Understandably, Evangelicals see Mexican-Americans with suspicion. But this is only because for years there has been an entire radio industry, like Glen Beck, within Evangelical movement that always portrays Mexico as Palestinians  and Mexican-immigrant as potential terrorists. But this comparisons are utterly false, and merely promote by Glen Beck, and the likes, to scare good religious people and and make money. Thus, and even though trade between Mexico and the U.S. is more than ½ trillion annually and the Mexican-American population is almost 40 percent in Texas and they are Christian Catholics, conservative Evangelicals  cannot conceptualize Mexico as part of the Judeo-Christian culture. But ti is only because Evangelical  have been fed horrific image of Mexicans as potential Palestinian terrorist;  which in itself is offensive distortion of  Christian Catholic creed if you ask me. Thus, indeed, there is a double-standard for conservative Mexican-Americans who want to join the conservative movement while embracing their identity.

The ascendency  of Jewish culture within the conservative movement by Jewish philanthropists and religious leaders has allowed the Jewish-Israeli identity to be embraced by Evangelicals who perceive a dual Israeli-American identity as form of patriotism in defense of Judeo-Christian values. However, this dual-identity  maybe also be creating a greater chasm between Evangelical and Mexican-Americans who, though conservative, also want the right to embrace and connect with their culture without any suspicions of “unpatriotic” ethnicity just because they wish to assert the identity and religion.

I have talked to Jewish leaders, like Mike Isley, the founder of Texans for Israel, who himself often do not know why there is such a strong aversion from Evangelicals to embrace Mexican-Americans if Mexican-American culture is also a culture of Judeo-Christian values. But the answers are simple. 1) Some groups within the Evangelical movement have managed demonized the Mexican identity as Palestinian-like group. 2)  Mexican-Americans in conservative circles have failed to assert their identity, forfeited such right, and consequently, are letting other religious leaders to tell them where they need to stand. But as Michale Barone argues “Self-conscious minorities tend to vote more cohesively.”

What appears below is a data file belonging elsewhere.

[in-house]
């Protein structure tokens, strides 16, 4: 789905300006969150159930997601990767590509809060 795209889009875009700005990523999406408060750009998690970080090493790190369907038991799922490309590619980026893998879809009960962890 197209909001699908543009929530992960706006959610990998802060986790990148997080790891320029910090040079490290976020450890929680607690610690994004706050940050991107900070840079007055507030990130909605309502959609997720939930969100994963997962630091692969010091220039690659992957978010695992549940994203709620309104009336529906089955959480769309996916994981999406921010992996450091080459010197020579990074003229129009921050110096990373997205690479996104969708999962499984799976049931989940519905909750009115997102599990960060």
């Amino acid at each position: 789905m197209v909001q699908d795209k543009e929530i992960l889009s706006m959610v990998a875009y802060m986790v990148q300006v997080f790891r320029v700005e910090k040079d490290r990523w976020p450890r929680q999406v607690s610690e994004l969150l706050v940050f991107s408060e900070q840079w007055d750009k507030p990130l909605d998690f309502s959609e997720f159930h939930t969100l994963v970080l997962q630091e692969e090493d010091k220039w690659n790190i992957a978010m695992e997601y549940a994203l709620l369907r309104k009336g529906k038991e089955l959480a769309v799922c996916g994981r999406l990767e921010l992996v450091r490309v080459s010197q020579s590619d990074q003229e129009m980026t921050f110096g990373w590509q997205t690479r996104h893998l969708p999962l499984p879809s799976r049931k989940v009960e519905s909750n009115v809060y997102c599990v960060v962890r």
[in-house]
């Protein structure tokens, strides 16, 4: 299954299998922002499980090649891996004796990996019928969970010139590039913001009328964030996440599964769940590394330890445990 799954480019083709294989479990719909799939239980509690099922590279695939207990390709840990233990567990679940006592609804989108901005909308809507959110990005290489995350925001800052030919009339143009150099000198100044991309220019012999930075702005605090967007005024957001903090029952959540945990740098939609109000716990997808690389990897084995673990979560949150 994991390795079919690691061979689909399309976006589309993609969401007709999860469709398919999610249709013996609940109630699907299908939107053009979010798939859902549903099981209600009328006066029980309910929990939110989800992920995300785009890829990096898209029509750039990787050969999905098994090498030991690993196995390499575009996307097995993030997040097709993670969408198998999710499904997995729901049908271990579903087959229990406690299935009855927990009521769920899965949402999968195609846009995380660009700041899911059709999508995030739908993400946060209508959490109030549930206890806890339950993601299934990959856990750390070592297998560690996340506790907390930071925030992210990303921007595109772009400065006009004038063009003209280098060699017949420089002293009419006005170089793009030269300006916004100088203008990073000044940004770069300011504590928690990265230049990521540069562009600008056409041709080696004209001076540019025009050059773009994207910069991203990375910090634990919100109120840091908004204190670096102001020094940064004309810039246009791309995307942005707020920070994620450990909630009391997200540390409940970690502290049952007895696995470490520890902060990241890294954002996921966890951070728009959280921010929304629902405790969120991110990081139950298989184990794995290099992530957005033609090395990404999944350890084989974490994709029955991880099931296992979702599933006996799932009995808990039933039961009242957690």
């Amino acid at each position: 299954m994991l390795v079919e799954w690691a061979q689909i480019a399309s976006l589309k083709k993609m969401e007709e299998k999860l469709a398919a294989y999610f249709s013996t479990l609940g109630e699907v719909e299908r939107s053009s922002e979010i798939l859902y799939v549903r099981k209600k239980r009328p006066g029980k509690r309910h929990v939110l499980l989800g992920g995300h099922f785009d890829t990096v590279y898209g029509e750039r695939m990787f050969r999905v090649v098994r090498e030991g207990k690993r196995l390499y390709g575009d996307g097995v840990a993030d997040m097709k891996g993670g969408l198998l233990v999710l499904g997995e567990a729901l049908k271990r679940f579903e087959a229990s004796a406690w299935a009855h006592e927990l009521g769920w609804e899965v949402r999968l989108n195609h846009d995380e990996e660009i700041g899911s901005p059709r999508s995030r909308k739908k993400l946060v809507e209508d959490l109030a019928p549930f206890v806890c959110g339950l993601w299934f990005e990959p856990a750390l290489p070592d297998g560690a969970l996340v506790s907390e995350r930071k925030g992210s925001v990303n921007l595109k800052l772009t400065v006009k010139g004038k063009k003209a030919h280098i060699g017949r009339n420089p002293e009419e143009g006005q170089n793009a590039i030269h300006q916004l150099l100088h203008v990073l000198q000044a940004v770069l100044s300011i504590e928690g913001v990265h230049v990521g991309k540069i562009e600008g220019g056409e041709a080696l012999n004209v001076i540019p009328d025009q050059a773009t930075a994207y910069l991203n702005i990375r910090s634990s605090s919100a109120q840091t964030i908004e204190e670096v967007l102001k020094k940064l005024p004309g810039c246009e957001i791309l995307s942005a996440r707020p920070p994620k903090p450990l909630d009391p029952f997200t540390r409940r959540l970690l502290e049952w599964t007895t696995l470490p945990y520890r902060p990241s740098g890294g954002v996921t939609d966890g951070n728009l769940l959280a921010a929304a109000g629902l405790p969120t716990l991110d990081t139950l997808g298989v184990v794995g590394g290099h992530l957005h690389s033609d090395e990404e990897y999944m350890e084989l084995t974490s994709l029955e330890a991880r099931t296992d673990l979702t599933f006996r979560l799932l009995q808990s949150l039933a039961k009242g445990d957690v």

Moreover, the conundrum for Mexican-Americans of saluting and Israeli flag while avoiding their Mexican identity only keeps exacerbating the relation between the Republican Party and Mexican-American community since Latinos will perceive the  GOP as a Party that only  pander Evangelicals “Christian Zionist”  without taking to consideration the inexorable economic relation between the US and Mexico,  and  its historical connection between Mexican-American and Mexico. In other words, For Mexican -Americans, if they really want more political clout,  Mexico need to become their own Israel so they too can capitalize on it to create an assertive  political clout by using religion to mobilize the masses and to develop comradery between  Mexico and the U.S..

Religion is an inherent element of American politics; and even Irish Catholic priests used their churches to build solidarity between Irish-Americans and and the cause for an Independent Ireland from the UK. And even after the British government labeled as “terrorist”some Irish revolutionaries groups like the IRA in the 1970s, or the Fenian Brotherhood in 1900s, Irish Catholics here in the U.S., both Republican and Democrats, continued  funding these groups. So religion is strong source of group-identity.

If Romney loses, this election will  bring a struggle  for power within the GOP. But the fact is the conservative Jewish-American and Evangelicals will not relinquish, or share, power with Mexican-Americans until Mexican-Americans show that they have a conservative base of voters too. And this is how politics have worked in  Texas since Texas became an state; the elites shared power among themselves only. So, then, the question for Mexican-Americans is how many more elections they can have pretending that “my ethnicity does not matter” while they have other ethnic and religious groups asking them to supporter their own ethnic causes?

Alex Gonzalez  is a political Analyst and Political Director  for Latinos Ready To Vote.   follow us on facebook and twitter